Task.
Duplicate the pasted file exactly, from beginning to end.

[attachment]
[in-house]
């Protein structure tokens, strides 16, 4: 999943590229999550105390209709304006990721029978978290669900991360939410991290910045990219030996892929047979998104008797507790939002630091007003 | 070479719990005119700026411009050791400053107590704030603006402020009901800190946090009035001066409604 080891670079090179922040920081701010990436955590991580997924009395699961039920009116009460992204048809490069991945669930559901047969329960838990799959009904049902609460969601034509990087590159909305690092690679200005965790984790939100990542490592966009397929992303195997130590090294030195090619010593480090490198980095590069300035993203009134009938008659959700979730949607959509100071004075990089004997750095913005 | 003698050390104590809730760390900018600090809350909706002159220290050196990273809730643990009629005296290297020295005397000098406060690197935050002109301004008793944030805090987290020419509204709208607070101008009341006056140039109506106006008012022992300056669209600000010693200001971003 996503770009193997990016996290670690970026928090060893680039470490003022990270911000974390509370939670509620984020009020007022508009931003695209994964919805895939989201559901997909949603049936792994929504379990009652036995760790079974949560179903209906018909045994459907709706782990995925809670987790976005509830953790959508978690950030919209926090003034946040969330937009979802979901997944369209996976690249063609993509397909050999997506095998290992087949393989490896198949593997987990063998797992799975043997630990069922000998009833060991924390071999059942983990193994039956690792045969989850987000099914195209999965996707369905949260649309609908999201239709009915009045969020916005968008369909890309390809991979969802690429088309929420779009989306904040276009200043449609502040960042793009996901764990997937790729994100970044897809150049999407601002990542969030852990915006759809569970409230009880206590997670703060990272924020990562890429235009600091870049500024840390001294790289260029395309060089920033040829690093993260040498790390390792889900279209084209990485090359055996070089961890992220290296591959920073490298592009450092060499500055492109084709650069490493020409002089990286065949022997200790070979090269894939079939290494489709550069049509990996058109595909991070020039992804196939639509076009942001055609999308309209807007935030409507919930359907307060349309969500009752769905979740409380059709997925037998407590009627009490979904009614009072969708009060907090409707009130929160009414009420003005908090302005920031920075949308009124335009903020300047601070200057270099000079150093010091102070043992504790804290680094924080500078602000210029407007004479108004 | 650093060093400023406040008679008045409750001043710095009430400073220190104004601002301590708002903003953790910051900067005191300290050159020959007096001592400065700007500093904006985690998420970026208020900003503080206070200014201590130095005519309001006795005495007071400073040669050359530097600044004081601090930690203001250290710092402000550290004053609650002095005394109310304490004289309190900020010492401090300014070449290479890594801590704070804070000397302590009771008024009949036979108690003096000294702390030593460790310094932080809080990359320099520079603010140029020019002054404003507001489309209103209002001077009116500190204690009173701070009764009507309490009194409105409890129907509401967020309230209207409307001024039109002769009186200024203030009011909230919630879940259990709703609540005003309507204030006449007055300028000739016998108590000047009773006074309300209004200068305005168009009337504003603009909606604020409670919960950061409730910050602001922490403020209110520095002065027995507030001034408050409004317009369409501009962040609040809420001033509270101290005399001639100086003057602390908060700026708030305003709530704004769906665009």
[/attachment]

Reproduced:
[in-house]
């Protein structure tokens, strides 16, 4: 999943590229999550105390209709304006990721029978978290669900991360939410991290910045990219030996892929047979998104008797507790939002630091007003 | 070479719990005119700026411009050791400053107590704030603006402020009901800190946090009035001066409604 080891670079090179922040920081701010990436955590991580997924009395699961039920009116009460992204048809490069991945669930559901047969329960838990799959009904049902609460969601034509990087590159909305690092690679200005965790984790939100990542490592966009397929992303195997130590090294030195090619010593480090490198980095590069300035993203009134009938008659959700979730949607959509100071004075990089004997750095913005 | 003698050390104590809730760390900018600090809350909706002159220290050196990273809730643990009629005296290297020295005397000098406060690197935050002109301004008793944030805090987290020419509204709208607070101008009341006056140039109506106006008012022992300056669209600000010693200001971003 996503770009193997990016996290670690970026928090060893680039470490003022990270911000974390509370939670509620984020009020007022508009931003695209994964919805895939989201559901997909949603049936792994929504379990009652036995760790079974949560179903209906018909045994459907709706782990995925809670987790976005509830953790959508978690950030919209926090003034946040969330937009979802979901997944369209996976690249063609993509397909050999997506095998290992087949393989490896198949593997987990063998797992799975043997630990069922000998009833060991924390071999059942983990193994039956690792045969989850987000099914195209999965996707369905949260649309609908999201239709009915009045969020916005968008369909890309390809991979969802690429088309929420779009989306904040276009200043449609502040960042793009996901764990997937790729994100970044897809150049999407601002990542969030852990915006759809569970409230009880206590997670703060990272924020990562890429235009600091870049500024840390001294790289260029395309060089920033040829690093993260040498790390390792889900279209084209990485090359055996070089961890992220290296591959920073490298592009450092060499500055492109084709650069490493020409002089990286065949022997200790070979090269894939079939290494489709550069049509990996058109595909991070020039992804196939639509076009942001055609999308309209807007935030409507919930359907307060349309969500009752769905979740409380059709997925037998407590009627009490979904009614009072969708009060907090409707009130929160009414009420003005908090302005920031920075949308009124335009903020300047601070200057270099000079150093010091102070043992504790804290680094924080500078602000210029407007004479108004 | 650093060093400023406040008679008045409750001043710095009430400073220190104004601002301590708002903003953790910051900067005191300290050159020959007096001592400065700007500093904006985690998420970026208020900003503080206070200014201590130095005519309001006795005495007071400073040669050359530097600044004081601090930690203001250290710092402000550290004053609650002095005394109310304490004289309190900020010492401090300014070449290479890594801590704070804070000397302590009771008024009949036979108690003096000294702390030593460790310094932080809080990359320099520079603010140029020019002054404003507001489309209103209002001077009116500190204690009173701070009764009507309490009194409105409890129907509401967020309230209207409307001024039109002769009186200024203030009011909230919630879940259990709703609540005003309507204030006449007055300028000739016998108590000047009773006074309300209004200068305005168009009337504003603009909606604020409670919960950061409730910050602001922490403020209110520095002065027995507030001034408050409004317009369409501009962040609040809420001033509270101290005399001639100086003057602390908060700026708030305003709530704004769906665009």